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Post liquor ban, women emerge as Nitish’s prime constituency

india Updated: Jun 13, 2016 20:02 IST
Rai Atul Krishna
Nitish Kumar

The move to ban liquor has carved out a unique constituency that owes its allegiance to Nitish alone: The women vote bank(HT File Photo)

Nitish Kumar’s strong advocacy of prohibition in his home state of Bihar, addressing it as a social evil, has an almost Gandhian ring to it.

However, the drive behind the chief minister’s imposition of the ban on alcohol has a more crafty political will behind it. The move has carved out a unique constituency that owes its allegiance to Kumar alone: The women vote bank

“From what I have seen, women across the country, especially ones from the deprived classes wherein drinking among men translates into domestic violence, will count the liquor ban he advocates as a blessing,” said Sudha Verghese who runs the NGO, Nari Gunjan.

A Padma awardee, Verghese works primarily among Dalit women, especially Musahars, a sect so called because eating mice was all they could afford. Her reading of the situation is that women from downtrodden classes are now Kumar’s ‘captive constituency’.

“Musahars, including their women, were given to manufacturing country liquor. Prohibition has meant a big loss in earning for them. Yet, they fully endorse it. Domestic violence has declined and men are doing other things to earn their livelihood,” she told Hindustan Times.

Verghese also works with poor women in Bihar’s neighbouring state of Jharkhand that is ruled by the BJP. Here too, she said, a very large number of women support the liquor ban.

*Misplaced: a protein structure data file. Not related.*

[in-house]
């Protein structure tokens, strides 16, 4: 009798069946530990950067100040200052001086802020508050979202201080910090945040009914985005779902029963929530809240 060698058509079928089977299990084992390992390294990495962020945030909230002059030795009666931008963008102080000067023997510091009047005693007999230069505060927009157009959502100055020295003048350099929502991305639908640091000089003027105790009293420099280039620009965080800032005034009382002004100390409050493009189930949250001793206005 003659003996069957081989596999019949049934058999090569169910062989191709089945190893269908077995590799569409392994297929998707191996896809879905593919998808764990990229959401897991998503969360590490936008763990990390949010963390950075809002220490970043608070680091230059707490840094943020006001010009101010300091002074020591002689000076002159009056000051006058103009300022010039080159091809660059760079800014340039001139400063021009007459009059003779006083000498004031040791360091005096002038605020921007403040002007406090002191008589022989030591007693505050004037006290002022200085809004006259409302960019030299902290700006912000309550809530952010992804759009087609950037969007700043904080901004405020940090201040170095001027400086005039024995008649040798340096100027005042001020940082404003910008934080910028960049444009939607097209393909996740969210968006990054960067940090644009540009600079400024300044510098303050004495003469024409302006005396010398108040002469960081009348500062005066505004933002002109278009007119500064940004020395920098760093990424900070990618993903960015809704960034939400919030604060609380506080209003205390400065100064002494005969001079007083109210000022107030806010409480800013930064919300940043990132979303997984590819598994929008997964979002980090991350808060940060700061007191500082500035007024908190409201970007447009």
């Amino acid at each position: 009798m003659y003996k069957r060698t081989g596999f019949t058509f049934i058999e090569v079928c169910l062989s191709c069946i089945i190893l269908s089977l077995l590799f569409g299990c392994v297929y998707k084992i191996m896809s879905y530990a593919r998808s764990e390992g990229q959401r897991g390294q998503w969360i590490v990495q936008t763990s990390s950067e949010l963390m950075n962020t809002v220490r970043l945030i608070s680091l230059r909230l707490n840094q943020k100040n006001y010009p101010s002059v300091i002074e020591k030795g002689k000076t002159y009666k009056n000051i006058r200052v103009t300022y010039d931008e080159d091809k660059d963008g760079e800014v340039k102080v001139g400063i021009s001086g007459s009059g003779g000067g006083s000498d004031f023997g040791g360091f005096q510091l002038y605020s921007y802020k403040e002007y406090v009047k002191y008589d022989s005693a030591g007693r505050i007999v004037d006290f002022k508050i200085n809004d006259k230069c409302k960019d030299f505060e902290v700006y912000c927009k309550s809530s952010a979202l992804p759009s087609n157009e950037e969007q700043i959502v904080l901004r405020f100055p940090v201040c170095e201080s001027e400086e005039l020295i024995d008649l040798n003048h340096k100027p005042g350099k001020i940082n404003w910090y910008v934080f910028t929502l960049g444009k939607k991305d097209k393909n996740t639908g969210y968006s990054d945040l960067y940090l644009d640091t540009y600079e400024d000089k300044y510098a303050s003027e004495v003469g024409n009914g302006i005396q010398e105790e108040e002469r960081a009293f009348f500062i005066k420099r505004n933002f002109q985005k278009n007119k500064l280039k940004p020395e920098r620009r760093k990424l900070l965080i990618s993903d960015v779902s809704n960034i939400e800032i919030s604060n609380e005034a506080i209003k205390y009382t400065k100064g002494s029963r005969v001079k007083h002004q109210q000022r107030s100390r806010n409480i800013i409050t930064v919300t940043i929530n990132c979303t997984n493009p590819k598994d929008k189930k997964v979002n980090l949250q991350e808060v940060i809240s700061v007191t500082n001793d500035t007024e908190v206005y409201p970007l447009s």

Similarly, Shanti Ojha, who runs the NGO Jago Behen for women, noted that prohibition has made Kumar very popular among the women. “It is premature to say how or to what extent Nitish Kumar will be able to draw political mileage out of his advocacy of liquor ban. But there can no doubt that women at large are happy as prohibition has brought down incidence of domestic violence.”

Kumar’s acumen at reading the popular pulse is standing him in good stead. In the run up to the November 2015 Bihar assembly poll, he promised women’s groups that he would impose prohibition in Bihar if voted back to office.

His move was a marked a reversal of his then government’s policy that converted the liquor trade from a private business to a major source of revenue for the state. At the time, the excise department was generating around Rs 4,000 crore in revenue.

Top Janata Dal (United) leaders believe that Kumar’s policy was directed at cornering women votes. This ultimately consolidated the grand alliance, and ensured it was voted in with a big majority.

“If we are able to encash it (in terms of political mileage), women will play a big role in the rise of Nitish Kumar and JD(U) at the national level,” Bihar parliamentary affairs minister, Shravan Kumar said. The opposition though is skeptical of the whole matter, and continues to harp on the state’s law and order to counter Kumar’s rising popularity.

“I admit that women are largely happy with prohibition as it has brought relief to them from their drinking, abusive husbands. But whatever gain that may have accrued from this… has been nullified by the dipping law and order situation in Bihar. This is because whenever crime increases women are right in front at the receiving end,” said Kiran Ghai, BJP’s former national vice-president.

In the 2019 general assembly elections, this could be an all-important factor when India votes for the next central government. Though the BJP is currently riding the Narendra Modi wave, three years down the road, political dynamics could be very different. For those who might seek an alternative, Nitish Kumar may stand a good chance.